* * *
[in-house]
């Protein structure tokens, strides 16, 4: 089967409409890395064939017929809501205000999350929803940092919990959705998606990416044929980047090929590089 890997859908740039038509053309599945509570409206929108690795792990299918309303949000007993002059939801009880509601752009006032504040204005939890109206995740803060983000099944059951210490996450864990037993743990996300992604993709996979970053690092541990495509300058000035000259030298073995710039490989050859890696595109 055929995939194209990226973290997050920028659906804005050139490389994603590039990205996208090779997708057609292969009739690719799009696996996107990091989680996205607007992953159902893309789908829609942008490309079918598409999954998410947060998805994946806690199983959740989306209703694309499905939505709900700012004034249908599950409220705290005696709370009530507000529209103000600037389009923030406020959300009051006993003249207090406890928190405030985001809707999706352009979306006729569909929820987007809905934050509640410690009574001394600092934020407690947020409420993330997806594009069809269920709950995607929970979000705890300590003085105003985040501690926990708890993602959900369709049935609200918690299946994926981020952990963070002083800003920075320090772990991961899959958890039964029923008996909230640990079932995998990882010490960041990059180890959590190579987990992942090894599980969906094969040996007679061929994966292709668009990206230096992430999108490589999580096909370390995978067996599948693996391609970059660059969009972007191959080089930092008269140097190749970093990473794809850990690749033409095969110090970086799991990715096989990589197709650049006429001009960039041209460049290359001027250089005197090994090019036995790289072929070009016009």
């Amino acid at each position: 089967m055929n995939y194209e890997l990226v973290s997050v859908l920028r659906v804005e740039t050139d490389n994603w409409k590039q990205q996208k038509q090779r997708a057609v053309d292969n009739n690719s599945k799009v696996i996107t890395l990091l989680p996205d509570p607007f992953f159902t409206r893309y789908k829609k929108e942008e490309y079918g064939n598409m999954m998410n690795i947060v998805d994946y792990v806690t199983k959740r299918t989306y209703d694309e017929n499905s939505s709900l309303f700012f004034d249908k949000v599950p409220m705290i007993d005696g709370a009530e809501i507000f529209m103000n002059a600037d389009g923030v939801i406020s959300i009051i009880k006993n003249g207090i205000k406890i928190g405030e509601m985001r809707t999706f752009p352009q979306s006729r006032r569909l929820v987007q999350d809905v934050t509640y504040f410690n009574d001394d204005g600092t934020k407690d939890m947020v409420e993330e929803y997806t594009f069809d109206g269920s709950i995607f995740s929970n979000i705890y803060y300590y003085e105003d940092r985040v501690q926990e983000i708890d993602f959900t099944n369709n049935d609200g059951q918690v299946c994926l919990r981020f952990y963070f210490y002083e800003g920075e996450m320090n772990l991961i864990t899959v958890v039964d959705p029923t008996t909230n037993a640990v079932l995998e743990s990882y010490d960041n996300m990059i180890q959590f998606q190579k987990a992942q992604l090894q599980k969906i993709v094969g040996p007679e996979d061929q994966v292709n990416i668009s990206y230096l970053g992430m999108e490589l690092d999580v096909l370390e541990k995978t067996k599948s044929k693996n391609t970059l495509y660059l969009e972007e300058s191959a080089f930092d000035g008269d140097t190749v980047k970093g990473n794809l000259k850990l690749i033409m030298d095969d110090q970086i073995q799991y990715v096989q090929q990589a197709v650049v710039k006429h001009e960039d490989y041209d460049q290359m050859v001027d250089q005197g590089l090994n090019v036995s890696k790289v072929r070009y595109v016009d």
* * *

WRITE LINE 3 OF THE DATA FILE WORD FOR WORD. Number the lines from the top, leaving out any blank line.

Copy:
């Amino acid at each position: 089967m055929n995939y194209e890997l990226v973290s997050v859908l920028r659906v804005e740039t050139d490389n994603w409409k590039q990205q996208k038509q090779r997708a057609v053309d292969n009739n690719s599945k799009v696996i996107t890395l990091l989680p996205d509570p607007f992953f159902t409206r893309y789908k829609k929108e942008e490309y079918g064939n598409m999954m998410n690795i947060v998805d994946y792990v806690t199983k959740r299918t989306y209703d694309e017929n499905s939505s709900l309303f700012f004034d249908k949000v599950p409220m705290i007993d005696g709370a009530e809501i507000f529209m103000n002059a600037d389009g923030v939801i406020s959300i009051i009880k006993n003249g207090i205000k406890i928190g405030e509601m985001r809707t999706f752009p352009q979306s006729r006032r569909l929820v987007q999350d809905v934050t509640y504040f410690n009574d001394d204005g600092t934020k407690d939890m947020v409420e993330e929803y997806t594009f069809d109206g269920s709950i995607f995740s929970n979000i705890y803060y300590y003085e105003d940092r985040v501690q926990e983000i708890d993602f959900t099944n369709n049935d609200g059951q918690v299946c994926l919990r981020f952990y963070f210490y002083e800003g920075e996450m320090n772990l991961i864990t899959v958890v039964d959705p029923t008996t909230n037993a640990v079932l995998e743990s990882y010490d960041n996300m990059i180890q959590f998606q190579k987990a992942q992604l090894q599980k969906i993709v094969g040996p007679e996979d061929q994966v292709n990416i668009s990206y230096l970053g992430m999108e490589l690092d999580v096909l370390e541990k995978t067996k599948s044929k693996n391609t970059l495509y660059l969009e972007e300058s191959a080089f930092d000035g008269d140097t190749v980047k970093g990473n794809l000259k850990l690749i033409m030298d095969d110090q970086i073995q799991y990715v096989q090929q990589a197709v650049v710039k006429h001009e960039d490989y041209d460049q290359m050859v001027d250089q005197g590089l090994n090019v036995s890696k790289v072929r070009y595109v016009d």